A new heat unit calculator could help farmers to better predict harvest dates for maize next season.
The free service, launched by KWS, uses local meteorological data to allow growers to compare the season’s crop progress and potential against a 10-year mean.
It is the first time data for this period has been made available.
Farmers need to enter their post code and the service then calculates the number of heat units the crop has received so far in the growing season.
Growers can then work out the likely harvest date according to the varieties’ maturity rating (FAO number).
Ever-changing weather patterns have made life increasingly difficult for maize growers. Last year wet weather delayed maize harvest and a lack of heat limited yields.
Figures show there has been a decline in the number of hectares grown for maize forage in the UK. From 2011 to 2013 maize acreage fell by 7% from 164,000ha to 152,000ha.
Experts believe these figures reflect the fact some farmers may have lost confidence in maize and have switched to growing alternative crops.
KWS hopes the new tool will prevent farmers making such rash decisions. KWS product manager John Burgess said being able to assess the 10-year mean will help farmers make better-informed choices about which maize varieties to grow.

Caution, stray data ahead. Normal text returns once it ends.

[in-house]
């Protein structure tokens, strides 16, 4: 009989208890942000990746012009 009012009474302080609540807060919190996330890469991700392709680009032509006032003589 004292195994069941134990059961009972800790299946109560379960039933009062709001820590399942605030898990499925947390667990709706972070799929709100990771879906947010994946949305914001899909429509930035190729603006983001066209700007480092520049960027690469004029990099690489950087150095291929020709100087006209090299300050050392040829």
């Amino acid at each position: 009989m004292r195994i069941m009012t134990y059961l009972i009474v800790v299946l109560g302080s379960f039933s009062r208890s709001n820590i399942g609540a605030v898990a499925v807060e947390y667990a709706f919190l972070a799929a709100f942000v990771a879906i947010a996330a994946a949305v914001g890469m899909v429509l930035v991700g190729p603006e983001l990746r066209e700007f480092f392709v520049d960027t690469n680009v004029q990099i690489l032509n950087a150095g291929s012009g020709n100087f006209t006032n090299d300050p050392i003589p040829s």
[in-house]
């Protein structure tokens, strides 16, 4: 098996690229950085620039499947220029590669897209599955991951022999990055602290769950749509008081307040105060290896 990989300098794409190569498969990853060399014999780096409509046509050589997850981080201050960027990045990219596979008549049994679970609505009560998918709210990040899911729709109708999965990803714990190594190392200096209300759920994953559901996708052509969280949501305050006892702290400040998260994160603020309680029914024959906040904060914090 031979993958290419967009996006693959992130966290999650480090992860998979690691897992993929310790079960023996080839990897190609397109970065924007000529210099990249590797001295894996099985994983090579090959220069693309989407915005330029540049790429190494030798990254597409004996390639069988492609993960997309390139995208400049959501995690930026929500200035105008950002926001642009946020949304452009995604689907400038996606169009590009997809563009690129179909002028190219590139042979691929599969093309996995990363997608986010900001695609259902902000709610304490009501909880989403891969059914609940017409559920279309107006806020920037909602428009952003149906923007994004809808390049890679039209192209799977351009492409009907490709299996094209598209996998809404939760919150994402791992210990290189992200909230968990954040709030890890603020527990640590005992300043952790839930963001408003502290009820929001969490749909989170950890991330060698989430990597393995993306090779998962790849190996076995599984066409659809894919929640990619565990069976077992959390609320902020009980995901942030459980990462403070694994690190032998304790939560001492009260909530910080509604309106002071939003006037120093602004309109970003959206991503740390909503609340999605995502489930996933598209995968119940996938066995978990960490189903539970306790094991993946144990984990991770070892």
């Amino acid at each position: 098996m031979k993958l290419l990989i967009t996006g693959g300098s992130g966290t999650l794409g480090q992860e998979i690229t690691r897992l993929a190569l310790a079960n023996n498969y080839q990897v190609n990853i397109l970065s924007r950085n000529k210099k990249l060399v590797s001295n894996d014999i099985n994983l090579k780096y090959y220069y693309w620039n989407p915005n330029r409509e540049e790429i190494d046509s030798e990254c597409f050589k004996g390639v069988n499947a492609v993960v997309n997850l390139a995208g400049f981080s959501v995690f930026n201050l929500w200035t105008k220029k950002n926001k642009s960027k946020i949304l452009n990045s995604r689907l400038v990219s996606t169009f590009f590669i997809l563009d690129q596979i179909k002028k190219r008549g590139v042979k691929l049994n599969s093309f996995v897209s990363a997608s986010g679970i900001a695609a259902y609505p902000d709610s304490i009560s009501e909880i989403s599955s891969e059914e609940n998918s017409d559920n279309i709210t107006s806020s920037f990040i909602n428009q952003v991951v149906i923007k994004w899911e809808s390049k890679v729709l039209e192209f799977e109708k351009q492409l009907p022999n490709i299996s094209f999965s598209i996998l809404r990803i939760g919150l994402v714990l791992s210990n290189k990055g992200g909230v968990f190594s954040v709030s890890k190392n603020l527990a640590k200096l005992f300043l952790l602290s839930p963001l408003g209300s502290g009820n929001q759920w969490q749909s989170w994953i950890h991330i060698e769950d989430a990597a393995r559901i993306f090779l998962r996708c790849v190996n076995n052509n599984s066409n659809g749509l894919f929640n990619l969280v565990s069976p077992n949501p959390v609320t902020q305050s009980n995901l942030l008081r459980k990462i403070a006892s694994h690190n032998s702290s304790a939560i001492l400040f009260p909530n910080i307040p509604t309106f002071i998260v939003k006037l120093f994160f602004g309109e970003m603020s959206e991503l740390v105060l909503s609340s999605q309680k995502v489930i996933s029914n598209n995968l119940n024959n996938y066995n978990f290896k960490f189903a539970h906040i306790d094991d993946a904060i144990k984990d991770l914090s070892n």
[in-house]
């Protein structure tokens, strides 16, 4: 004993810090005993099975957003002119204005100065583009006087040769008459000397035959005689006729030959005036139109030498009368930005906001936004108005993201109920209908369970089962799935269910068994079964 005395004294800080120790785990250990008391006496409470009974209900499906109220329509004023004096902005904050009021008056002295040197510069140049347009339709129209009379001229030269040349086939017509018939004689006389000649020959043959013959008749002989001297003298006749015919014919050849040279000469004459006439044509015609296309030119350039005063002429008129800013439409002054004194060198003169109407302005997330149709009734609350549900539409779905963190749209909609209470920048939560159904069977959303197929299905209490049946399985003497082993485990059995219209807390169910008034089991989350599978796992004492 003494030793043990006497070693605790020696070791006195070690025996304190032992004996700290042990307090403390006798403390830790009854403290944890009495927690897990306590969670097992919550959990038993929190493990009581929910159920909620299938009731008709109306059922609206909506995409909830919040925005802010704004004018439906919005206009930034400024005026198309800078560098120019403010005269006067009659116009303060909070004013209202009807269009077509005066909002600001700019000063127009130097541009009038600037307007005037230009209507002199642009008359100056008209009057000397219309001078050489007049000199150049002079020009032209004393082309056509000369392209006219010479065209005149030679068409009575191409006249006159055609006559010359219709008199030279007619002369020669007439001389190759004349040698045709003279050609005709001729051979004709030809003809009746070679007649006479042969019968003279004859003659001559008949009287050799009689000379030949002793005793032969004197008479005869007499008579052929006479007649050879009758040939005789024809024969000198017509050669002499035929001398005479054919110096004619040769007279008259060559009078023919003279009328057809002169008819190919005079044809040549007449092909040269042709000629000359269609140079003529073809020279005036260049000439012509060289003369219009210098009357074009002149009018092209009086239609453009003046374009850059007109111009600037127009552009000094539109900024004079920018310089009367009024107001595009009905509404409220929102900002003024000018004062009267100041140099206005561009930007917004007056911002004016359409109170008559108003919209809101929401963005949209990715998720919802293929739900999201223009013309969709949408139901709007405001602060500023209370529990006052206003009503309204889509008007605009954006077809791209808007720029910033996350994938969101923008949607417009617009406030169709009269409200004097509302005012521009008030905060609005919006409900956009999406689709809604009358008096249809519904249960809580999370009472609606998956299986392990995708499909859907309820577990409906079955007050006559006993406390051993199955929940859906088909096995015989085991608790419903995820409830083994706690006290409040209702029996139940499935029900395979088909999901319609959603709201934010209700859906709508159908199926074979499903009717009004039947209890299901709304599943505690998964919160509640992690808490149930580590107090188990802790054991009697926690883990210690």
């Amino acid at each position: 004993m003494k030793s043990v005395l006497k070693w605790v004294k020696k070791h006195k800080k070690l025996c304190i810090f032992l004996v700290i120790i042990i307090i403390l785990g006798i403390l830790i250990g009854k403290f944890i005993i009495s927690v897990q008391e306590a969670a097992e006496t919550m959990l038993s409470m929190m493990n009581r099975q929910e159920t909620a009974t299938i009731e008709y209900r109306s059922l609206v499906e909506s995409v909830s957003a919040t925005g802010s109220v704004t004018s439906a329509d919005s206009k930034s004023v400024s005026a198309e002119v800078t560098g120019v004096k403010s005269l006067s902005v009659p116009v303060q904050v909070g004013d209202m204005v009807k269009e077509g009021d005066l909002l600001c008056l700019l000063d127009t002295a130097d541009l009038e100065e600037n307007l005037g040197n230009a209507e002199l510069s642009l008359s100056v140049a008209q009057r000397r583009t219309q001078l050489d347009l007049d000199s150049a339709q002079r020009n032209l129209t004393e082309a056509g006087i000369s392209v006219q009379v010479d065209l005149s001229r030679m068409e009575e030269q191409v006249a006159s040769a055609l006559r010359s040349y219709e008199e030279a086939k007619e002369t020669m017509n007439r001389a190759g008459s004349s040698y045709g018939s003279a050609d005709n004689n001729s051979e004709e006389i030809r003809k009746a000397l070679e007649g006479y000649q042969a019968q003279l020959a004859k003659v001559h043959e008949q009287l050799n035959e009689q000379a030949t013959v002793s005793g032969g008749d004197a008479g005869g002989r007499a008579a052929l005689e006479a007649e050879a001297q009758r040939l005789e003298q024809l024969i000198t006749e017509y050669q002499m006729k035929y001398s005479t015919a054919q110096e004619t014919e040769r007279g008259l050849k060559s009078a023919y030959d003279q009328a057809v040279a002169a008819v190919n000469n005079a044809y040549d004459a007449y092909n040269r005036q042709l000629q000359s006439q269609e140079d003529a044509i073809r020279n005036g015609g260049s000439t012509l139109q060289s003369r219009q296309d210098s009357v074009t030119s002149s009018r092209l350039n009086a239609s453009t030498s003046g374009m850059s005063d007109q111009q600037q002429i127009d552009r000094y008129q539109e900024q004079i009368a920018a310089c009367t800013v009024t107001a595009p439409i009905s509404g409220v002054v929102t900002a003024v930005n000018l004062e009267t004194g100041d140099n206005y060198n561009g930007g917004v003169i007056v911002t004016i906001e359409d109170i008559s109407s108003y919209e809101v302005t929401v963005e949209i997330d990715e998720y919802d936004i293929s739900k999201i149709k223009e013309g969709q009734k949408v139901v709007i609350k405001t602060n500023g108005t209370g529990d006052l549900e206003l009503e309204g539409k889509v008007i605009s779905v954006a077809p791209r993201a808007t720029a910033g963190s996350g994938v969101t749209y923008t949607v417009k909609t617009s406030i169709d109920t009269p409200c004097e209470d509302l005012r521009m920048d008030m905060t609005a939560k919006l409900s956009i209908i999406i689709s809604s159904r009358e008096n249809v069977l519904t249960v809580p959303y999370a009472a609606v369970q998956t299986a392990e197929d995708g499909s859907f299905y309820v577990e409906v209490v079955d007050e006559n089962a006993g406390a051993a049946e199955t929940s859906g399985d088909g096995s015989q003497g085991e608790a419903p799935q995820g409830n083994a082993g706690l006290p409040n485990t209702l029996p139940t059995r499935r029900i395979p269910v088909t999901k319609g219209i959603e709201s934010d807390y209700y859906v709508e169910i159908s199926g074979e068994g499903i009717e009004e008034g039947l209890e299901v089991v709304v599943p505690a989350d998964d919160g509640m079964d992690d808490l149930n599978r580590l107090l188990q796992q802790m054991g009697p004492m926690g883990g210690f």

“Having a 10-year average means you are not reacting to any one year and it gives you a long-term basis to judge a variety on,” he added.
He says the service is more precise than the NIAB maturity class system – which was withdrawn last year – because it is linked directly to the FAO number.
But Mr Burgess warned the calculator should act as a secondary confirmation to local knowledge.
“It tells people when they should be looking out for key changes in the maturity of the crop. If the temperature is way above average you need to consider looking at your crop more often,” he said.
This year in parts of the south-west and east of England fieldsmen reported early varieties had reached maturity before the end of August.
“We saw anomalies of 130% on average, so it’s been 30% hotter. This means the crop is moving very quickly,” he added.
You can access the calculator by going to www.kws-uk.com.